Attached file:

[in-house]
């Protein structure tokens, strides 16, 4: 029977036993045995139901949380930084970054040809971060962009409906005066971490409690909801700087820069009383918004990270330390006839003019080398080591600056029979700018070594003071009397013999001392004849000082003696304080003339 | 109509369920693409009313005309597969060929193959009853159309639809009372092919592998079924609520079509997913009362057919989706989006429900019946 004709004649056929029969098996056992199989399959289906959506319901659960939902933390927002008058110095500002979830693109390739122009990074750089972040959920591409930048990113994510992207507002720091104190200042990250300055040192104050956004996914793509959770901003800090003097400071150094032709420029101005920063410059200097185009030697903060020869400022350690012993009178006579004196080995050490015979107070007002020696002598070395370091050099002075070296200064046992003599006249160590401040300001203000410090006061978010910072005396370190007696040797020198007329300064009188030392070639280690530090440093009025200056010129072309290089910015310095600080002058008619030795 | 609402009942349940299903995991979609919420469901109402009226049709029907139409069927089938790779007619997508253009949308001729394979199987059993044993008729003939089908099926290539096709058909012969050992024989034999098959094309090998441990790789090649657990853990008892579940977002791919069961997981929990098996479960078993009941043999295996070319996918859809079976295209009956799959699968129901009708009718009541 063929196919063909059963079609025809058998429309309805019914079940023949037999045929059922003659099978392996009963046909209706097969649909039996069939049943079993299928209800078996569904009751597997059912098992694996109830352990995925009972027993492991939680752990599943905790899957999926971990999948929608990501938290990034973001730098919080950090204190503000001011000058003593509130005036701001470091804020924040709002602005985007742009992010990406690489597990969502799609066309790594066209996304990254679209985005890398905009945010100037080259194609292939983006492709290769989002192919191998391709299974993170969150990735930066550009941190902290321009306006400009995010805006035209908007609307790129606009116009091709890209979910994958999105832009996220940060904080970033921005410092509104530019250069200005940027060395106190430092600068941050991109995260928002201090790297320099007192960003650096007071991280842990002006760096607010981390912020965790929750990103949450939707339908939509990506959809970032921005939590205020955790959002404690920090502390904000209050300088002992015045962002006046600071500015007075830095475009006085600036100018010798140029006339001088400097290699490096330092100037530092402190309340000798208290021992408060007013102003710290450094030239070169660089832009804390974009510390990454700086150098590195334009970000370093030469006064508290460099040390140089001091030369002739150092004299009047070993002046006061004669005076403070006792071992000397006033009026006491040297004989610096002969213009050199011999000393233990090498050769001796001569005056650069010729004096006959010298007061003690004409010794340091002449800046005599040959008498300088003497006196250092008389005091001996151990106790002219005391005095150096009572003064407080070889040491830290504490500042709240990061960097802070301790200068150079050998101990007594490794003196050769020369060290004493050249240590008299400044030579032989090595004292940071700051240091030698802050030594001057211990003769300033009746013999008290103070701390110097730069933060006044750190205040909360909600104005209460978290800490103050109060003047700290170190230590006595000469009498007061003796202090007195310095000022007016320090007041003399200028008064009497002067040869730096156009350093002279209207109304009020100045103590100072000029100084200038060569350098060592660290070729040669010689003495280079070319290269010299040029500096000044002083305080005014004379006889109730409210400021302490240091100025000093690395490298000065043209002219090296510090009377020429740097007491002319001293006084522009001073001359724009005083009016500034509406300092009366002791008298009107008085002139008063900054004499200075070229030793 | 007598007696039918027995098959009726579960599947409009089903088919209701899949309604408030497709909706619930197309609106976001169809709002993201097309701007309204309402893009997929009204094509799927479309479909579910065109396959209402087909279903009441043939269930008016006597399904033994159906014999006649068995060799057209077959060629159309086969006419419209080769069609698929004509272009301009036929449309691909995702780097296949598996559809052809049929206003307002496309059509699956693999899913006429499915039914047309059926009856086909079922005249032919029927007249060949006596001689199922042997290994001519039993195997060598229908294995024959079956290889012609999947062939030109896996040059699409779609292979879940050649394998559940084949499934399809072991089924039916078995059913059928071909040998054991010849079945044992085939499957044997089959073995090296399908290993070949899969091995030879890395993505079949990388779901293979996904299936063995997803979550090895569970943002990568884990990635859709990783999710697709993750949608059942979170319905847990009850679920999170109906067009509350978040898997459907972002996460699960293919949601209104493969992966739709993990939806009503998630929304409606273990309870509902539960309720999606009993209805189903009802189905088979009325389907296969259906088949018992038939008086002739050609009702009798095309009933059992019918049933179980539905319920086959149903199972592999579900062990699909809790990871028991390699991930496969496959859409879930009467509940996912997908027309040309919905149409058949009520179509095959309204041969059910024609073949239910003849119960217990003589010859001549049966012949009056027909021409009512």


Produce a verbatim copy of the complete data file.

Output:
[in-house]
């Protein structure tokens, strides 16, 4: 029977036993045995139901949380930084970054040809971060962009409906005066971490409690909801700087820069009383918004990270330390006839003019080398080591600056029979700018070594003071009397013999001392004849000082003696304080003339 | 109509369920693409009313005309597969060929193959009853159309639809009372092919592998079924609520079509997913009362057919989706989006429900019946 004709004649056929029969098996056992199989399959289906959506319901659960939902933390927002008058110095500002979830693109390739122009990074750089972040959920591409930048990113994510992207507002720091104190200042990250300055040192104050956004996914793509959770901003800090003097400071150094032709420029101005920063410059200097185009030697903060020869400022350690012993009178006579004196080995050490015979107070007002020696002598070395370091050099002075070296200064046992003599006249160590401040300001203000410090006061978010910072005396370190007696040797020198007329300064009188030392070639280690530090440093009025200056010129072309290089910015310095600080002058008619030795 | 609402009942349940299903995991979609919420469901109402009226049709029907139409069927089938790779007619997508253009949308001729394979199987059993044993008729003939089908099926290539096709058909012969050992024989034999098959094309090998441990790789090649657990853990008892579940977002791919069961997981929990098996479960078993009941043999295996070319996918859809079976295209009956799959699968129901009708009718009541 063929196919063909059963079609025809058998429309309805019914079940023949037999045929059922003659099978392996009963046909209706097969649909039996069939049943079993299928209800078996569904009751597997059912098992694996109830352990995925009972027993492991939680752990599943905790899957999926971990999948929608990501938290990034973001730098919080950090204190503000001011000058003593509130005036701001470091804020924040709002602005985007742009992010990406690489597990969502799609066309790594066209996304990254679209985005890398905009945010100037080259194609292939983006492709290769989002192919191998391709299974993170969150990735930066550009941190902290321009306006400009995010805006035209908007609307790129606009116009091709890209979910994958999105832009996220940060904080970033921005410092509104530019250069200005940027060395106190430092600068941050991109995260928002201090790297320099007192960003650096007071991280842990002006760096607010981390912020965790929750990103949450939707339908939509990506959809970032921005939590205020955790959002404690920090502390904000209050300088002992015045962002006046600071500015007075830095475009006085600036100018010798140029006339001088400097290699490096330092100037530092402190309340000798208290021992408060007013102003710290450094030239070169660089832009804390974009510390990454700086150098590195334009970000370093030469006064508290460099040390140089001091030369002739150092004299009047070993002046006061004669005076403070006792071992000397006033009026006491040297004989610096002969213009050199011999000393233990090498050769001796001569005056650069010729004096006959010298007061003690004409010794340091002449800046005599040959008498300088003497006196250092008389005091001996151990106790002219005391005095150096009572003064407080070889040491830290504490500042709240990061960097802070301790200068150079050998101990007594490794003196050769020369060290004493050249240590008299400044030579032989090595004292940071700051240091030698802050030594001057211990003769300033009746013999008290103070701390110097730069933060006044750190205040909360909600104005209460978290800490103050109060003047700290170190230590006595000469009498007061003796202090007195310095000022007016320090007041003399200028008064009497002067040869730096156009350093002279209207109304009020100045103590100072000029100084200038060569350098060592660290070729040669010689003495280079070319290269010299040029500096000044002083305080005014004379006889109730409210400021302490240091100025000093690395490298000065043209002219090296510090009377020429740097007491002319001293006084522009001073001359724009005083009016500034509406300092009366002791008298009107008085002139008063900054004499200075070229030793 | 007598007696039918027995098959009726579960599947409009089903088919209701899949309604408030497709909706619930197309609106976001169809709002993201097309701007309204309402893009997929009204094509799927479309479909579910065109396959209402087909279903009441043939269930008016006597399904033994159906014999006649068995060799057209077959060629159309086969006419419209080769069609698929004509272009301009036929449309691909995702780097296949598996559809052809049929206003307002496309059509699956693999899913006429499915039914047309059926009856086909079922005249032919029927007249060949006596001689199922042997290994001519039993195997060598229908294995024959079956290889012609999947062939030109896996040059699409779609292979879940050649394998559940084949499934399809072991089924039916078995059913059928071909040998054991010849079945044992085939499957044997089959073995090296399908290993070949899969091995030879890395993505079949990388779901293979996904299936063995997803979550090895569970943002990568884990990635859709990783999710697709993750949608059942979170319905847990009850679920999170109906067009509350978040898997459907972002996460699960293919949601209104493969992966739709993990939806009503998630929304409606273990309870509902539960309720999606009993209805189903009802189905088979009325389907296969259906088949018992038939008086002739050609009702009798095309009933059992019918049933179980539905319920086959149903199972592999579900062990699909809790990871028991390699991930496969496959859409879930009467509940996912997908027309040309919905149409058949009520179509095959309204041969059910024609073949239910003849119960217990003589010859001549049966012949009056027909021409009512």